About my instrument, the bass, and the world of bass players: There is an illustrative passage in the book Jazz Anecdotes Second Time Around by Bill Crow. “As a bass player,” he writes, “I can expect to be asked with some regularity, ‘Don’t you wish you’d played the piccolo?’ The questioner’s tone implies that he has thought of a humorous comment on the plight of someone who plays an instrument of such an inconvenient size. But that’s not a joke that makes musicians laugh. The size of a bass is appropriate to the wonderful sound it produces and is not considered a handicap by bass players. If I wanted to play the piccolo, I’d play one.”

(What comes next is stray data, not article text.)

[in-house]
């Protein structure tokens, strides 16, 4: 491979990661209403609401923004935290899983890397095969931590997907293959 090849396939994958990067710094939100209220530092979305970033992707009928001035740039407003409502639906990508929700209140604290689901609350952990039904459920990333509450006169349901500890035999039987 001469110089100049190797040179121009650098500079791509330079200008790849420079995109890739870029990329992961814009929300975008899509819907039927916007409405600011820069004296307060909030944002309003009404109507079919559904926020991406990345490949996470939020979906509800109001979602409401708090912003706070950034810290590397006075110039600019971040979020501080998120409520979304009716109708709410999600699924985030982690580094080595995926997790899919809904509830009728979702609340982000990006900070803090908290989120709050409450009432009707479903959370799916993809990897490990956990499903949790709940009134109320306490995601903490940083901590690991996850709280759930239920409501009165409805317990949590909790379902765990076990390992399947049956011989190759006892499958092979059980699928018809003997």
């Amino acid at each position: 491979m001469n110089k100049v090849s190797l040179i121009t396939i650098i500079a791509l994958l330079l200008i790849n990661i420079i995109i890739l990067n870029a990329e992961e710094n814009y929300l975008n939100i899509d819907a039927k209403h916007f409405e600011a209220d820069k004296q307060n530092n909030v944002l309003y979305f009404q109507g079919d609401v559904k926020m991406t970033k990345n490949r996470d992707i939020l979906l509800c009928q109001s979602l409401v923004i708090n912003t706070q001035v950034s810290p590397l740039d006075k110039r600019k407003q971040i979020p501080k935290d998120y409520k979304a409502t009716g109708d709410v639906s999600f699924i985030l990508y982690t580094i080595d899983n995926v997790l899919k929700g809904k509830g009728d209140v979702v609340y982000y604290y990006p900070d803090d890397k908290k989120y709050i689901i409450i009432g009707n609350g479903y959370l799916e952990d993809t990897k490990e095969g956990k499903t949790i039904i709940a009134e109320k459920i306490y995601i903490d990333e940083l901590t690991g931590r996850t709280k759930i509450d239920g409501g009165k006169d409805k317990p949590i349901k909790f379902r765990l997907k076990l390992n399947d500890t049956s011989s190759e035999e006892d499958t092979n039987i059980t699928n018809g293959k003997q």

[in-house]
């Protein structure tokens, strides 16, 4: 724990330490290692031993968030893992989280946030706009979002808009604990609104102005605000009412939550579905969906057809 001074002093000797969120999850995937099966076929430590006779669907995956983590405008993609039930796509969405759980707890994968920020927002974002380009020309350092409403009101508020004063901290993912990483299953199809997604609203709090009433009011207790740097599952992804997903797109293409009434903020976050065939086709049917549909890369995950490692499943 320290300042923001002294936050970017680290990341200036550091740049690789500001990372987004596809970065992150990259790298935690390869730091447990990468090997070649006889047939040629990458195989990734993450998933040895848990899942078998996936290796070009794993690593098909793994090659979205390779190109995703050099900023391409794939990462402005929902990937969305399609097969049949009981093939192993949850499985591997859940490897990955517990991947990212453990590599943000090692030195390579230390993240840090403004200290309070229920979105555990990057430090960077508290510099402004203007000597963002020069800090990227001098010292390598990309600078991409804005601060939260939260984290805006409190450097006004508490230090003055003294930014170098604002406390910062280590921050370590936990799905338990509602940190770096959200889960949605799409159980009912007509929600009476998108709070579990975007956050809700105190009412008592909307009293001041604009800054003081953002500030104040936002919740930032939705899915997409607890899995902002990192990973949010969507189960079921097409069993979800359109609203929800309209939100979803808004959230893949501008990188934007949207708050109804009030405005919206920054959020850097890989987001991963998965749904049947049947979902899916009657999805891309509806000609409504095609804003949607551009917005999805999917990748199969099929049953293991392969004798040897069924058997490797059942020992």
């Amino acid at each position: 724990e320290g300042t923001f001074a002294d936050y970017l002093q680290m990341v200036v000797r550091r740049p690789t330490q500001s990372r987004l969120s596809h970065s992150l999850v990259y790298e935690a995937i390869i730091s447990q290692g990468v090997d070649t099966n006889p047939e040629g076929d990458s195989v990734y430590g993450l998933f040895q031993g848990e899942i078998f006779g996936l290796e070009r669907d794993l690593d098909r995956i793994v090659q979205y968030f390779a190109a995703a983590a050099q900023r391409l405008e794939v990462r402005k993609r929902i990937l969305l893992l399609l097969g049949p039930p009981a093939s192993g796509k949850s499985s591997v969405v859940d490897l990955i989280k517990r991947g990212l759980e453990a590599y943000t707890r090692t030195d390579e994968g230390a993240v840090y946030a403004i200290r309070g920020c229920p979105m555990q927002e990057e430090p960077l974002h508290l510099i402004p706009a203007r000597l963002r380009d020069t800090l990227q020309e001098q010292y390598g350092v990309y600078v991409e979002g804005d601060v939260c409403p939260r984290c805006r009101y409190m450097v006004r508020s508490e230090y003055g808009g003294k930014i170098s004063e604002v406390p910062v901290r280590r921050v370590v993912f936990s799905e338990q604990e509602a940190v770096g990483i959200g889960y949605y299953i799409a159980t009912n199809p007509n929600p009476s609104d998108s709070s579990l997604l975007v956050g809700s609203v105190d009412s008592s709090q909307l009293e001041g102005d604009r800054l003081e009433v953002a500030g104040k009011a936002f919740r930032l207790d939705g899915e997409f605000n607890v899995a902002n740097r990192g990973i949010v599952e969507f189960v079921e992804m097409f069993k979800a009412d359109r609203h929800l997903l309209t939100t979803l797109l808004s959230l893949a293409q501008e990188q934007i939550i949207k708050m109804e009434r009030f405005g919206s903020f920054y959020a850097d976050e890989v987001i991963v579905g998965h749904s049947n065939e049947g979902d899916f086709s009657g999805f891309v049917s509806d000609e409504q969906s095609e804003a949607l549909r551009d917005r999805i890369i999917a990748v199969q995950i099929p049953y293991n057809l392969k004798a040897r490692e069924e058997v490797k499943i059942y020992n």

One of history’s greatest conductors, Serge Koussevitzky, was trained in several instruments and ultimately chose to pursue the double bass. His recitals were highly acclaimed in his native Russia and in Europe, and In 1902 he wrote a popular concerto for the bass, contributing to its acceptance as a solo instrument. As conductor and music director of the Boston Symphony and founder of the Tanglewood Music Festival, Koussevitzky encouraged his musicians to make the most of their grand collaboration. “Let’s do it together,” he would say, “for our own satisfaction.” That, to me, is the simplest statement of the reason why musicians play.